Where harvested biomass is used for LLWP instead of biofuels, the overall value of the index is higher across all watersheds for all education groups. Whereas those without degrees incur a loss in total ecosystem services after harvest regardless of the end use of the biomass, those with degrees do not always perceive this “ecosystem service debt”. For example, the value of the composite index for those with graduate degrees did not change after the whole-tree harvest in WS 5, where the biomass was utilized for LLWP. Those with bachelors’ degrees, on the other hand, perceived an ecosystem services debt that recovered within a few years; those without degrees did not perceive recovery of the index by the end of study period. When harvested materials are used for LLWP, differences in index values between education groups were larger than when biomass went to ethanol production (Fig. 4). This is true largely because harvesting for LLWP provides large GHGR benefits in addition to the value of the wood products themselves (Fig. 2) and the GHGR service is significantly more highly valued among respondents than provision of wood products (Table 2). Additionally, the difference in value weights between those with the least education and those with the most education is greater for LLWP as compared to energy productions (a mean difference of 0.35 vs. 0.20). In WS 4, where utilization of biomass for LLWP was less efficient and product removals were unable to fully compensate for the loss of standing biomass, all respondents perceived an ecosystem services debt (and subsequent recovery) during the study period. Regardless of whether harvested biomass went to ethanol or LLWP, assuming product substitution increased the value of the harvested stands relative to when product substitution was not assumed.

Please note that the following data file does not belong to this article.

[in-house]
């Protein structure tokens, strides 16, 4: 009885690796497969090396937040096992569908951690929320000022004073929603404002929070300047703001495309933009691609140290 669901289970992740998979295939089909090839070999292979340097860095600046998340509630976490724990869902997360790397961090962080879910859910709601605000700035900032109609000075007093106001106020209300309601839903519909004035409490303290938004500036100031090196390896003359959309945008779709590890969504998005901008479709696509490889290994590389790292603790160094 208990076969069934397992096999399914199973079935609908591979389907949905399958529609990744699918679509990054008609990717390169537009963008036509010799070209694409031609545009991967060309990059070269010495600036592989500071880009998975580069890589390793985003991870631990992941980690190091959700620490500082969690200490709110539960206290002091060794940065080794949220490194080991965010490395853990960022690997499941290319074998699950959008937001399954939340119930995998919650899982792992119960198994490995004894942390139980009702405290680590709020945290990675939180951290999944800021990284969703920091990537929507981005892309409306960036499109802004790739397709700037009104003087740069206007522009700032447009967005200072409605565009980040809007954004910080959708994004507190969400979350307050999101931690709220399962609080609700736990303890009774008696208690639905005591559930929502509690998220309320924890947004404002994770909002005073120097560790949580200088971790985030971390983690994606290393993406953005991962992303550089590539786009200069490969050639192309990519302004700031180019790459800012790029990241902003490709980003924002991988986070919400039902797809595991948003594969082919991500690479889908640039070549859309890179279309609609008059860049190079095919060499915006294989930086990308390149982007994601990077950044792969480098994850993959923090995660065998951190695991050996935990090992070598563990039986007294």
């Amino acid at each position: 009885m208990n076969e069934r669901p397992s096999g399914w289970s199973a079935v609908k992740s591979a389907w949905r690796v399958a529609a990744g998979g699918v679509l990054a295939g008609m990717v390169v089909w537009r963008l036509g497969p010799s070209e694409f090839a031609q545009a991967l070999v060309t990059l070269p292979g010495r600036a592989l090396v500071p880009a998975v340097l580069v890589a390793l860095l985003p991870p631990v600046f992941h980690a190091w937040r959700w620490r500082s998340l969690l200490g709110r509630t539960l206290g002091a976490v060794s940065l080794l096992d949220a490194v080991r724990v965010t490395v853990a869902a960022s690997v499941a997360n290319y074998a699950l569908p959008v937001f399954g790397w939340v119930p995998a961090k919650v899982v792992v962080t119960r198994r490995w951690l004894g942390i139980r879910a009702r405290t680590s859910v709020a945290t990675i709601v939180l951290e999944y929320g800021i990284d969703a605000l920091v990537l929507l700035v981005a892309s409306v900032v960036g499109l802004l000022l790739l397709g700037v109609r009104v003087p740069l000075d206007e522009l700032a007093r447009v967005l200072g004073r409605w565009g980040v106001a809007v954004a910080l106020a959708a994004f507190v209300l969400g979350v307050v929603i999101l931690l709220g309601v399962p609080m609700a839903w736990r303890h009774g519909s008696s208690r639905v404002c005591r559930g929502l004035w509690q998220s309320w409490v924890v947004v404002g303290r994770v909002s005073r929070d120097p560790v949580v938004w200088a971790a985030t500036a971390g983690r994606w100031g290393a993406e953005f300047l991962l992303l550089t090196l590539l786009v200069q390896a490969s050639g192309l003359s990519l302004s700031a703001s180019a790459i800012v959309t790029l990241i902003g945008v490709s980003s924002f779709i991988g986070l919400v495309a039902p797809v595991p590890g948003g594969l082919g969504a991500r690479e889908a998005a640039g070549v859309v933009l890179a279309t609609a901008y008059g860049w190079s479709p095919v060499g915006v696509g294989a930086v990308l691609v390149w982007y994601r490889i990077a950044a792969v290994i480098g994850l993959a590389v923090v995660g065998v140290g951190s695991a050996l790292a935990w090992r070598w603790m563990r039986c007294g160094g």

The calculation of the composite service index can be interpreted as the core step in the MCA process: the highest value at a given point in time indicates which practices (both silviculture and wood use) provide maximum utility to beneficiaries. At Hubbard Brook, however, the “optimal” practices depend on who the beneficiaries are and when the index is calculated (i.e. the point in time being considered). Our results highlight the importance of including both empirical measures of service value and temporal dynamics in efforts to better understand how managed ecosystems benefit people.